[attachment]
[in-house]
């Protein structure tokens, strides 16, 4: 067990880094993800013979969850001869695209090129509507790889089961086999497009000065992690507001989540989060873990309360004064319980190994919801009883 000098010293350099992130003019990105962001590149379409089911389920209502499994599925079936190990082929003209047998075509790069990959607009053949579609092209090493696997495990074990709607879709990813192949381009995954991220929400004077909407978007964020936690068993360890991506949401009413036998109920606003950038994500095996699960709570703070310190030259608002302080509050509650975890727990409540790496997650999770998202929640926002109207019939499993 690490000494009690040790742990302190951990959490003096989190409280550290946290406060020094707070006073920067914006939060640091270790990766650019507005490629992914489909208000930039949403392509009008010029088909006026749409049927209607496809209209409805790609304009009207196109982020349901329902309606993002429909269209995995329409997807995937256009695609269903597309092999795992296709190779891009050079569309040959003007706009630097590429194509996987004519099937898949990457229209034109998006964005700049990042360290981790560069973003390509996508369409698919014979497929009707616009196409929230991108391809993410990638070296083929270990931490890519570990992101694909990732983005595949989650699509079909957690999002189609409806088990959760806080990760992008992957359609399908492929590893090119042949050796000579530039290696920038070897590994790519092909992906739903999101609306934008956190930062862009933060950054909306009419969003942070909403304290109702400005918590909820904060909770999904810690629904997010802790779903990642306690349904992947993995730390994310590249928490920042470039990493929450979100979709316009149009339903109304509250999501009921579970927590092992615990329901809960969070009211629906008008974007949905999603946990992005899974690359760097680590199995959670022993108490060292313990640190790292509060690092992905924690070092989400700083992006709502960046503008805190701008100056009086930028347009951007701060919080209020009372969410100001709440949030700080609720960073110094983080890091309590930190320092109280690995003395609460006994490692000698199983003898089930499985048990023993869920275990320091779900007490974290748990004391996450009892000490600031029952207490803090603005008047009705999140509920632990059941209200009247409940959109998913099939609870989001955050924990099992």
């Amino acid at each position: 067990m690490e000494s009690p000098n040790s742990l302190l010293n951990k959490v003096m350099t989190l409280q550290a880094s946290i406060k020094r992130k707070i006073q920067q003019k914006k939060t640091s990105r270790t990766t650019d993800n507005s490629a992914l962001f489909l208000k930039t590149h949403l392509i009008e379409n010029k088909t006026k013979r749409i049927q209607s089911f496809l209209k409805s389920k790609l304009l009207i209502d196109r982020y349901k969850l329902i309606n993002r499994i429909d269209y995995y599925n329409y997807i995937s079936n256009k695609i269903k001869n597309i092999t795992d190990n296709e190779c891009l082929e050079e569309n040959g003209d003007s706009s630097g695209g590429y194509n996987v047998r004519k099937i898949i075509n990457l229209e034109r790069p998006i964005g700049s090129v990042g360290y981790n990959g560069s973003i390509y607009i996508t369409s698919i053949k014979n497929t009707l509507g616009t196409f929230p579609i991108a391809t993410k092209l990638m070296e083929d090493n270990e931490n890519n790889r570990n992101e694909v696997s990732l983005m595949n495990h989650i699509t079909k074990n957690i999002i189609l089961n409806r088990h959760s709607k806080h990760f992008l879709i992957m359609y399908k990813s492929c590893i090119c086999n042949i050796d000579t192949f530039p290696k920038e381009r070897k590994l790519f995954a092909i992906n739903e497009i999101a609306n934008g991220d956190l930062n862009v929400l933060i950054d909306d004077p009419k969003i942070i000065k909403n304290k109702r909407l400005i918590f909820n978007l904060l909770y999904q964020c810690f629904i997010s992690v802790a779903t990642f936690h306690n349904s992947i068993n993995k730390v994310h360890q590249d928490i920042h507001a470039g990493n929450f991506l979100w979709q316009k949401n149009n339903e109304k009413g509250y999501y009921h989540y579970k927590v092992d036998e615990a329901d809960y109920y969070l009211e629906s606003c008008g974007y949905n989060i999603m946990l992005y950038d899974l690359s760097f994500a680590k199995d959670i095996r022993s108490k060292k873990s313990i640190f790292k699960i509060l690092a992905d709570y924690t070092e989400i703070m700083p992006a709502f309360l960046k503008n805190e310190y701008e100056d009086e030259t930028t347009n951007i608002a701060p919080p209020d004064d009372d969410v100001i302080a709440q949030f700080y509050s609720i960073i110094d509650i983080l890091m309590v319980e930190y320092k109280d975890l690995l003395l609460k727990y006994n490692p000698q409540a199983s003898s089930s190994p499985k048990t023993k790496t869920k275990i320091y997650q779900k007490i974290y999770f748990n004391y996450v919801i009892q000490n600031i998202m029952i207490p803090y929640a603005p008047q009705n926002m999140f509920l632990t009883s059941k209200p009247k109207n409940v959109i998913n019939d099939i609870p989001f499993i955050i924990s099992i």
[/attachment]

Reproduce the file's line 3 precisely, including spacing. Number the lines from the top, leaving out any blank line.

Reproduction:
């Amino acid at each position: 067990m690490e000494s009690p000098n040790s742990l302190l010293n951990k959490v003096m350099t989190l409280q550290a880094s946290i406060k020094r992130k707070i006073q920067q003019k914006k939060t640091s990105r270790t990766t650019d993800n507005s490629a992914l962001f489909l208000k930039t590149h949403l392509i009008e379409n010029k088909t006026k013979r749409i049927q209607s089911f496809l209209k409805s389920k790609l304009l009207i209502d196109r982020y349901k969850l329902i309606n993002r499994i429909d269209y995995y599925n329409y997807i995937s079936n256009k695609i269903k001869n597309i092999t795992d190990n296709e190779c891009l082929e050079e569309n040959g003209d003007s706009s630097g695209g590429y194509n996987v047998r004519k099937i898949i075509n990457l229209e034109r790069p998006i964005g700049s090129v990042g360290y981790n990959g560069s973003i390509y607009i996508t369409s698919i053949k014979n497929t009707l509507g616009t196409f929230p579609i991108a391809t993410k092209l990638m070296e083929d090493n270990e931490n890519n790889r570990n992101e694909v696997s990732l983005m595949n495990h989650i699509t079909k074990n957690i999002i189609l089961n409806r088990h959760s709607k806080h990760f992008l879709i992957m359609y399908k990813s492929c590893i090119c086999n042949i050796d000579t192949f530039p290696k920038e381009r070897k590994l790519f995954a092909i992906n739903e497009i999101a609306n934008g991220d956190l930062n862009v929400l933060i950054d909306d004077p009419k969003i942070i000065k909403n304290k109702r909407l400005i918590f909820n978007l904060l909770y999904q964020c810690f629904i997010s992690v802790a779903t990642f936690h306690n349904s992947i068993n993995k730390v994310h360890q590249d928490i920042h507001a470039g990493n929450f991506l979100w979709q316009k949401n149009n339903e109304k009413g509250y999501y009921h989540y579970k927590v092992d036998e615990a329901d809960y109920y969070l009211e629906s606003c008008g974007y949905n989060i999603m946990l992005y950038d899974l690359s760097f994500a680590k199995d959670i095996r022993s108490k060292k873990s313990i640190f790292k699960i509060l690092a992905d709570y924690t070092e989400i703070m700083p992006a709502f309360l960046k503008n805190e310190y701008e100056d009086e030259t930028t347009n951007i608002a701060p919080p209020d004064d009372d969410v100001i302080a709440q949030f700080y509050s609720i960073i110094d509650i983080l890091m309590v319980e930190y320092k109280d975890l690995l003395l609460k727990y006994n490692p000698q409540a199983s003898s089930s190994p499985k048990t023993k790496t869920k275990i320091y997650q779900k007490i974290y999770f748990n004391y996450v919801i009892q000490n600031i998202m029952i207490p803090y929640a603005p008047q009705n926002m999140f509920l632990t009883s059941k209200p009247k109207n409940v959109i998913n019939d099939i609870p989001f499993i955050i924990s099992i």